FEATURED ARTICLES
BUSINESS
January 19, 2014 | By Paul Nussbaum, Inquirer Staff Writer
Top Amtrak officials collect salaries of $200,000 or more, according to records made public in response to Freedom of Information Act requests by The Inquirer. Amtrak, the taxpayer-subsidized national railroad, routinely refuses to divulge officials' salaries when it announces their hiring. Amtrak received about $1.3 billion in public money last year, including about $400 million for operating costs. These are the salaries of some officials hired in recent months, Amtrak disclosed in response to the newspaper's freedom-of-information requests: Gerald Sokol Jr., chief financial officer, $300,000.
NEWS
May 16, 2015 | By Paul Nussbaum, Inquirer Staff Writer
Joseph Boardman, chief executive of Amtrak, defended Amtrak's safety record Thursday, even as he lamented that Tuesday's deadly derailment may "have destroyed the confidence of people" who ride the railroad. He also said Amtrak has been underfunded for decades and must have more money to rebuild the century-old underpinnings of the Northeast Corridor, the nation's busiest rail route. He said Amtrak officials have not interviewed the engineer of Train 188, who apparently was operating the train at twice the 50-mile-per-hour speed limit entering a sharp curve in Port Richmond.
NEWS
March 19, 2011
Amtrak said Saturday afternoon that it had resumed service in the Northeast Corridor -- and on its Keystone Service, across Pennsylvania -- after a temporary suspension because of earlier power outages. "Passengers should expect residual delays along these routes," Amtrak said. SEPTA reported at 11:45 a.m. Saturday that delays on its regional rail lines were gradually coming to an end. It said it was resuming regular train service after earlier disruptions caused by Amtrak power problems.
NEWS
July 20, 2000
The Amtrak police force abides by local procedures for handling cases in which an individual appears to be a threat to himself or others. At 30th Street Station, we would abide by the Philadelphia police force's procedures. Rick Remington Amtrak spokesperson
NEWS
March 19, 2013 | By Paul Nussbaum, INQUIRER STAFF WRITER
Amtrak's board of directors has selected Anthony R. Coscia as its new chairman. Coscia, 53, of North Caldwell, N.J., is a real estate finance attorney who previously served as chairman of the Port Authority of New York and New Jersey. Coscia, appointed to the nine-member Amtrak board by President Obama in 2010, replaces fellow Democrat Thomas C. Carper, of Illinois, whose term expired Saturday.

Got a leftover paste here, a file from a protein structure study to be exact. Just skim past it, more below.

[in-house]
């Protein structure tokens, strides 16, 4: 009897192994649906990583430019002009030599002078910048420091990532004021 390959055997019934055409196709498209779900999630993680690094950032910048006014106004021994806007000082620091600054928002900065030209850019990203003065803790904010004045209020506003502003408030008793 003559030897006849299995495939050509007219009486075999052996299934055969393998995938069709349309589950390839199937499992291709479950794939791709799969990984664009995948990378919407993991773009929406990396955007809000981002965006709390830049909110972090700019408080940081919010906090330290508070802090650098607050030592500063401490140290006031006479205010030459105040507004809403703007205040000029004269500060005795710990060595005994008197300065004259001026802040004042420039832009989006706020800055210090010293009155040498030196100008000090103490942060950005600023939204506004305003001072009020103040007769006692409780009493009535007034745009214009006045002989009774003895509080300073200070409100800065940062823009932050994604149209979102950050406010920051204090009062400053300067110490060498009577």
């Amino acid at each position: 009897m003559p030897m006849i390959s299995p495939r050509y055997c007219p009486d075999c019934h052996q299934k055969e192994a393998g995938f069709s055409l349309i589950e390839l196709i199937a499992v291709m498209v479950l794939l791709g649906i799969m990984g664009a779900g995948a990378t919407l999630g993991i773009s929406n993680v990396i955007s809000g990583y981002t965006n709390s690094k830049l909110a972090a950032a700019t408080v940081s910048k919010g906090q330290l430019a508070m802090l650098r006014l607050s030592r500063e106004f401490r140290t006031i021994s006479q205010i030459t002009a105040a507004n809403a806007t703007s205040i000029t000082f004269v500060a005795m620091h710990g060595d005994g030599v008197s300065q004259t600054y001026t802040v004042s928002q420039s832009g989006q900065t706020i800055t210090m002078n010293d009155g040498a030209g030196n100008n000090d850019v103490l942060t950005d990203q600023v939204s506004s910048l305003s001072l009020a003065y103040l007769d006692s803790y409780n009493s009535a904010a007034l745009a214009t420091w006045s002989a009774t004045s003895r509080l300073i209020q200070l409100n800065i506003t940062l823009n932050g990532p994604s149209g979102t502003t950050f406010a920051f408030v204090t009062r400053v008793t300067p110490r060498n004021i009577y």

NEWS
December 24, 1986
Here we go again. Just a few months ago, the Congress rejected President Reagan's proposal to eliminate Amtrak, and he is back with the same idea. For whatever reason, the President seems obsessed with the desire to abolish Amtrak. The Inquirer's Dec. 16 editorial calling the selling of Amtrak a "fiscal fantasy" is right. Amtrak provides a vital service to our country, and by all means it should be continued in its present form. Amtrak and its employees have, since its inception, continuously improved service and productivity.
NEWS
April 18, 1989 | By Jane M. Von Bergen, Inquirer Staff Writer
Amtrak wants a federal judge to invalidate the 39-m.p.h. speed limit set by Pennsauken on trains passing through the township. The National Railroad Passenger Corp., which operates Amtrak, sued the township Friday, arguing that federal regulations regarding train speeds supersede any state or local laws. Concerned about public safety in the wake of plans to build the so-called Gamblers' Express train line between Philadelphia and Atlantic City, Pennsauken passed an ordinance on Oct. 27, 1986, imposing the 39-m.
NEWS
June 12, 2008 | By Larry King INQUIRER STAFF WRITER
With highways clogged and gas prices soaring, U.S. Rep. Patrick Murphy (D., Pa.) sees Amtrak as a commuting option for his Bucks County constituents who work in New York. Amtrak, however, does not share Murphy's view. The financially strapped national railroad sees its limited Northeast Corridor seats as best utilized by full-fare spot travelers, not daily commuters paying discounted monthly rates. Yesterday, those philosophies were set on a possible collision course when Murphy amended a funding bill to force Amtrak to consider increasing stops and lowering fares for riders using Bucks County's only Amtrak station.
NEWS
October 20, 1997 | by Frank Dougherty, Daily News Staff Writer
SEPTA has put on hold the emergency alternative service plan it had developed in anticipation of a strike Wednesday against Amtrak by the Brotherhood of Maintenance & Way Employes. "With Amtrak and the BMWE agreeing yesterday to a one-week extension of the Wednesday 12:01 a.m. strike deadline, we have suspended for the time being implementation of the plan," said Stephan Rosenfeld, SEPTA assistant general manager of public affairs. Plans to begin passing out pamphlets this morning at SEPTA regional rail stations to commuters on the R1 Airport, R2 Newark/ Wilmington, R5 Downingtown/Paoli, R6 Cynwyd, R7 Trenton and R8 Chestnut Hill lines have been suspended as well.
NEWS
February 24, 2005 | By NORMAN Y. MINETA
SOMETIMES in government, it takes more than words to bring about change. Earlier this month, President Bush, frustrated that Congress had not moved on his proposed reforms to the passenger rail system, said that subsidies for Amtrak should be eliminated starting Oct. 1. Since then, something interesting has happened: lawmakers, journalists and citizens are starting to talk seriously about the future of passenger trains in America. Many have been critical of the changes the president and I have proposed.
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ARTICLES BY DATE
NEWS
February 4, 2016 | By Jason Laughlin, Staff Writer